At Raven’s Brew Coffee®, Inc. we strive to present a variety of coffee offerings so that any individual can find the perfect blend to synchronize with their taste preferences. As a roaster, it is important for us to think about how we define taste and to find the language of each flavor profile that will resonate with the customer’s choice of blends.
Coffee cupping, the industry standard method of evaluating flavor and quality, can be intimidating for the average coffee drinker. There are standards and procedures to follow, and a dictionary’s worth of aroma and flavor-describing words to pick from. But we believe that it can also be a fun activity for the coffee enthusiast! If you strip back some of the jargon and follow a simple process, we think you will be surprised how effectively you can cup coffee, and how much fun you will have doing it!
This article will cover the process of cupping coffee then dive into flavors and aromas next. The best thing you can do to start out right is be prepared! Cupping is all about the timing so get everything ready beforehand.
Gather the following items:
- Coffee beans!
- An electric scale
- A grinder
- Water (preferably filtered) and means to boil it
- A kettle for pouring
- Cups for samples, and rinse cups
- Spoons: wide and relatively shallow—more like soup spoons than teaspoons
- Towels and spittoons
- Plenty of surface area
- Flavor profile guides/scorecards
Get set up:
You can set up the beans for your coffee samples so that they are ready to go. The Specialty Coffee Association standard ratio for cupping is 8.25g of coffee to 150ml (5.07 fl oz) of water. Have the beans measured out and ready in the cups and water ready: either maintained at around 200°F or ready to boil to that temperature. Make sure you have clean spoons and cups of water to rinse them ready to go as well. It is also a good idea to have a small quantity of extra beans of the same coffee you are going to sample ready, so that you can “flush” them through the grinder to make sure there are no older grounds in there.
It’s time to cup!
The first thing you are going to evaluate is the Fragrance of the coffee. Grind your sample beans into the cup (you want to grind slightly coarser than drip) and vigorously sniff the gases released. This dry sniff will be your first point of evaluation, so make sure you are ready to take notes. There are two smelling steps to evaluate—the Fragrance is from the dry ground coffee; the Aroma comes up next.
Let’s brew some coffee:
Pour your hot water gently onto the sample grounds. No need to swirl like a pour over—you want the grounds all wet but not stirred up by the water too much. Set the timer for 4 minutes. You can take a deep inhalation to get your first experience of the Aroma, known as the “wet sniff”, while waiting for the coffee to infuse the water. The coffee grounds will form a crust on the surface of the water as the time passes. When you have finished your wet sniff and the timer dings, you are ready to break the crust. Place your spoon parallel to the crust surface, nearly touching, and near the back of the cup rim. Place your nose nearly on top of or near the front of the spoon. Gently push your spoon through the crust of coffee but leave your nose in place. Push down to the bottom along the wall then twirl your spoon along the bottom toward the cup wall nearest you and bring it back up and out. Near the end breathe in through your mouth at the same time as your nose to get a full impression of the Aroma, making notes.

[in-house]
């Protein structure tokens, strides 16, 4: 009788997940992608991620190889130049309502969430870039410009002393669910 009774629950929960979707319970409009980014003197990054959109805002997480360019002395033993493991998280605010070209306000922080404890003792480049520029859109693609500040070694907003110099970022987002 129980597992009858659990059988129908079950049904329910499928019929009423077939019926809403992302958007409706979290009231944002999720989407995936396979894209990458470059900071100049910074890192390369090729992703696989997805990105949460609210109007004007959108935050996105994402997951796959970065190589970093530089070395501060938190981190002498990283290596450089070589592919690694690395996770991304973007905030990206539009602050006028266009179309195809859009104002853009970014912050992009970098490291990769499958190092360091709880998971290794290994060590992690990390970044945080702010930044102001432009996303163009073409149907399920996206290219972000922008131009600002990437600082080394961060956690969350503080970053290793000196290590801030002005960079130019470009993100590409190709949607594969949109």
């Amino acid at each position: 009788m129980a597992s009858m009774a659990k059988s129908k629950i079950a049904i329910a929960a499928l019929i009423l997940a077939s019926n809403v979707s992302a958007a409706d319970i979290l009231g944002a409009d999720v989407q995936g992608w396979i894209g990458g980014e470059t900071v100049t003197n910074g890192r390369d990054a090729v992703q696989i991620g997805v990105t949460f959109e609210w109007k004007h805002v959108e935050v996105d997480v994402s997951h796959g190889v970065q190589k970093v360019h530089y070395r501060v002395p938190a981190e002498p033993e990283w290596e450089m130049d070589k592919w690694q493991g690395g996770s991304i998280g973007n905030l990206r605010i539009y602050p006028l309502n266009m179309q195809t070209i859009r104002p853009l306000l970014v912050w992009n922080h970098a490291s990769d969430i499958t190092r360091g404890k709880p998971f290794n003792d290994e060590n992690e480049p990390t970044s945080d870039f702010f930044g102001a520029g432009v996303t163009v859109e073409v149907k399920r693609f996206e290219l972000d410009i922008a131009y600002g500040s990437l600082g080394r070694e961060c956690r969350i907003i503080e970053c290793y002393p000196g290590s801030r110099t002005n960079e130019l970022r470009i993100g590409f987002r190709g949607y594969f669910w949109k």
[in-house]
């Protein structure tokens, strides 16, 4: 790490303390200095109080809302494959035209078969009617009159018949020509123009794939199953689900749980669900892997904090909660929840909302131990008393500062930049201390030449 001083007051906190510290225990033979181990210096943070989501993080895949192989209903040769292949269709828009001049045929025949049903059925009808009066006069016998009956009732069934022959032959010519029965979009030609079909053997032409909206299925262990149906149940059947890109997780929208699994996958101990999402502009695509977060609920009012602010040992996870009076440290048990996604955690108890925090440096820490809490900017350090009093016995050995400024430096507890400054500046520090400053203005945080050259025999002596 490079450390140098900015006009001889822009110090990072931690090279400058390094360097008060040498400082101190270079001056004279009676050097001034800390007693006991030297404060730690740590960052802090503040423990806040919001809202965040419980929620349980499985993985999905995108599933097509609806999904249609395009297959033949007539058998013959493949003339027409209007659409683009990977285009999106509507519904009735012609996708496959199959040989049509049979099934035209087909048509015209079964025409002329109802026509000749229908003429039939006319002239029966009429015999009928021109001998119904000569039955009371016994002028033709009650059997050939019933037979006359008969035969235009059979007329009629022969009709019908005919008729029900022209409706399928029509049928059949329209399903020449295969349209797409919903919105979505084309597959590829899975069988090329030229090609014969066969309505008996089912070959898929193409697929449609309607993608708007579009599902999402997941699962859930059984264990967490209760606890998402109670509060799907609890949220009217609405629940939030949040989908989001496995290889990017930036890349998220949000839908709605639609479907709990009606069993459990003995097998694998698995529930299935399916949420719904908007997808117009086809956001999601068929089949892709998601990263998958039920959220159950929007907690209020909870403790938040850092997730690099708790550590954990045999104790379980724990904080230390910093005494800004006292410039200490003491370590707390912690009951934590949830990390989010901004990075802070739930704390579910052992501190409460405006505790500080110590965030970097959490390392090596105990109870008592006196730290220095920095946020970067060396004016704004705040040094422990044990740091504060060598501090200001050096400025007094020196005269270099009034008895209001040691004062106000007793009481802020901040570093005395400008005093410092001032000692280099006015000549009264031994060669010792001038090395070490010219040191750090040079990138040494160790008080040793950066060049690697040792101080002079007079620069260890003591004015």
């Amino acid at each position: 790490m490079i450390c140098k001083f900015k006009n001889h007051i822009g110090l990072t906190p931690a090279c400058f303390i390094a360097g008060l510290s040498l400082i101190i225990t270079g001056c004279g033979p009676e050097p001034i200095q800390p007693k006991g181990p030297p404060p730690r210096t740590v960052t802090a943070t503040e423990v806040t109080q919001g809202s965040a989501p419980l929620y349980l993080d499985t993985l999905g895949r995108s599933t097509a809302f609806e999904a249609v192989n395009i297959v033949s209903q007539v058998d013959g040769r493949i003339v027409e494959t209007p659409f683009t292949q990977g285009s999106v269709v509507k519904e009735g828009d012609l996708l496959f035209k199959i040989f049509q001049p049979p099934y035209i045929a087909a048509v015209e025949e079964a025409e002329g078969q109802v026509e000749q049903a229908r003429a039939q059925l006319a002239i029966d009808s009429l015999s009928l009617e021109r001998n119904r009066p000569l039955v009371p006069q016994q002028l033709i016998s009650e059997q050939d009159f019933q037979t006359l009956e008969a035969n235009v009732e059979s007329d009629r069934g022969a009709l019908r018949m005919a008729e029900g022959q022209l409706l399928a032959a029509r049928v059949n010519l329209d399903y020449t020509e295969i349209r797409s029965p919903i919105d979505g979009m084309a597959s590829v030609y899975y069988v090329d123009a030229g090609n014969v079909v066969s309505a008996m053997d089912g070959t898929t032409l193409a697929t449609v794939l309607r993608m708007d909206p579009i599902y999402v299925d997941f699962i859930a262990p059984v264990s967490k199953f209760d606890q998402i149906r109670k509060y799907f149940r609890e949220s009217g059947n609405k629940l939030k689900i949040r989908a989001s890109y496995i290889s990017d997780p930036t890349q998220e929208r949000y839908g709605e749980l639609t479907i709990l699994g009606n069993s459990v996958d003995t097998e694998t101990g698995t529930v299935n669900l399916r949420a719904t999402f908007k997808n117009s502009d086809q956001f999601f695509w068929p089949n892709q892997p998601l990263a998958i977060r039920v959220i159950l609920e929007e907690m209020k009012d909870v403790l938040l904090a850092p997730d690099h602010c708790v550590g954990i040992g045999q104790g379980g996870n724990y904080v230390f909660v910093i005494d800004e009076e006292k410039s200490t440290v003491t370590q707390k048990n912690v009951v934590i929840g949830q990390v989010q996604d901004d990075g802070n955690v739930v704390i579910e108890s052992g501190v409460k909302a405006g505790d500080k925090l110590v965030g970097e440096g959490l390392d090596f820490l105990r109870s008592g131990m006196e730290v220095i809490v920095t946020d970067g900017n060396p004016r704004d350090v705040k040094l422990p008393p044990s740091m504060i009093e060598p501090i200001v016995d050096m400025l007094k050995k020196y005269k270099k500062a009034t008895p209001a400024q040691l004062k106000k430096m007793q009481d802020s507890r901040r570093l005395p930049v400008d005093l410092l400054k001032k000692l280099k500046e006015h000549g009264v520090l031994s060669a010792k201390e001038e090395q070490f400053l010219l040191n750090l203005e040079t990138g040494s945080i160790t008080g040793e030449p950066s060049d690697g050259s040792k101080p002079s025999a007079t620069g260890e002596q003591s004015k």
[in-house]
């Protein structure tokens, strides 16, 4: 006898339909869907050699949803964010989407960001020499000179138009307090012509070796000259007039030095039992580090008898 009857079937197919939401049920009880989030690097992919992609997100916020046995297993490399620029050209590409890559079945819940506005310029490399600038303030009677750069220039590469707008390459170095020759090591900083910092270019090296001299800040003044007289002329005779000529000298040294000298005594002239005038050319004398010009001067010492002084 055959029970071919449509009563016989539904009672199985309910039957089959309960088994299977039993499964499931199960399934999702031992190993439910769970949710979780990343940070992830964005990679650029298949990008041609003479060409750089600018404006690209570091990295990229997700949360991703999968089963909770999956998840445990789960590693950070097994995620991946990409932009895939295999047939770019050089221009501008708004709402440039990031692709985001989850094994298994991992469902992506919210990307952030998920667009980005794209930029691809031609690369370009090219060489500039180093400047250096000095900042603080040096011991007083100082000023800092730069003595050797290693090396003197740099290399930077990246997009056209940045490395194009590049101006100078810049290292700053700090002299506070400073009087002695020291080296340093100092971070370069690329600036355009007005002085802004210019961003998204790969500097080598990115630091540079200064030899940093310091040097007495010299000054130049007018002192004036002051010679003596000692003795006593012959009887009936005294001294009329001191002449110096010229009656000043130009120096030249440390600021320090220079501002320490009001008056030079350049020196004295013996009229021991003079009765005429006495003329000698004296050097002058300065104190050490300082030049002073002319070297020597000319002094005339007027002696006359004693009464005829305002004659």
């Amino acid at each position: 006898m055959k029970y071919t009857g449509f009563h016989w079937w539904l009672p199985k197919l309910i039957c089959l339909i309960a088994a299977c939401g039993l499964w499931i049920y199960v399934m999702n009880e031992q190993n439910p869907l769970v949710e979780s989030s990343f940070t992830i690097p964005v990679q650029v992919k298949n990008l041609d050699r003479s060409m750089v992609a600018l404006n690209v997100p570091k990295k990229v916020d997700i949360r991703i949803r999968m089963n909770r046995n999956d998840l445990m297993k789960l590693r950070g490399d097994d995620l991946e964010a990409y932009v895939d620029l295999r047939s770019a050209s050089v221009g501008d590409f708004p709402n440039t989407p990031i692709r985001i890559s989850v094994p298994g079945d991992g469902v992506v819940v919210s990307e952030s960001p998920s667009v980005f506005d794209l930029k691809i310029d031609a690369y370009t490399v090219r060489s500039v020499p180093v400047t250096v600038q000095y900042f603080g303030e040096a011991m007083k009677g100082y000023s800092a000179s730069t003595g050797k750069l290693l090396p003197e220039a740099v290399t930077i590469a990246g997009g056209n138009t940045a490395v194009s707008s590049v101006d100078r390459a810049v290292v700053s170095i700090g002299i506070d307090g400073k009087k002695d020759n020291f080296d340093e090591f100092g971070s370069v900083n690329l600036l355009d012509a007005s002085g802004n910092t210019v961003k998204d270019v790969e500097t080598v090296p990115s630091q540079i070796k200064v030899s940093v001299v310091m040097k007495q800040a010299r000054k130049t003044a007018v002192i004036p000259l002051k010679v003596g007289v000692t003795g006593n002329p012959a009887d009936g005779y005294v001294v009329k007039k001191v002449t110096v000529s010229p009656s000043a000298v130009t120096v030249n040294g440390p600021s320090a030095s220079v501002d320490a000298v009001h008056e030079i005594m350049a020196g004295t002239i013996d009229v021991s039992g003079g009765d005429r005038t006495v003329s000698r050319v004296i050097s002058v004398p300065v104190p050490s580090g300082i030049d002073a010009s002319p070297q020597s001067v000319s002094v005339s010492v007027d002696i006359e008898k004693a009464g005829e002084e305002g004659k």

Now it’s time to taste!
Following the breaking of the crust most grounds will remain on the bottom of the cup, but you will have some floating on top with oils. You can use your spoon to skim away the coffee grounds – not going any further below the surface than needed. Keep the cup as still as possible. Clean the spoon in your hot water rinse cup, then take a spoonful of coffee and slurp it from the spoon into your mouth and across your tongue. Yes, slurp (not sip)! Slurping spreads the coffee over the full surface of your tongue so that you experience all the flavors simultaneously. Don’t be shy, the noisier the better! You will want to repeat this several times because you are going to be analyzing a lot of things: Flavor, Acidity, Mouthfeel and Aftertaste. We will run through how to discover and describe these different aspects of coffee in the next part. Slurping will also allow you to experience how the coffee changes as it cools down.
Involving the Nose:
One final thing you might like to try is the coffee sample’s Nose. Since taste and smell are so interconnected, you can attempt to sniff air into the back of your throat through your nose just after you’ve brought/slurped the coffee over the back of your tongue. This can really enhance the flavor experience. Just be careful not to breathe too early and choke! If you intend to cup a lot of different coffee samples, it is usually advised to spit out the coffee as over-caffeination can negatively impact your perception of taste. And if you are going to cup with other people, try to avoid discussion until everyone has finished taking their notes so that you do not influence each other.
No matter how developed your palate, cupping coffee can be a rewarding and pleasant way to experience new coffees, or old favorites. We encourage you to give it a try! Keep watch for our next installment, where we will explain the different descriptors we use to discuss coffee. And if you’re looking for some coffees to explore, the Raven’s Brew Coffee Pantheon of Liquid Bliss is a great place to start!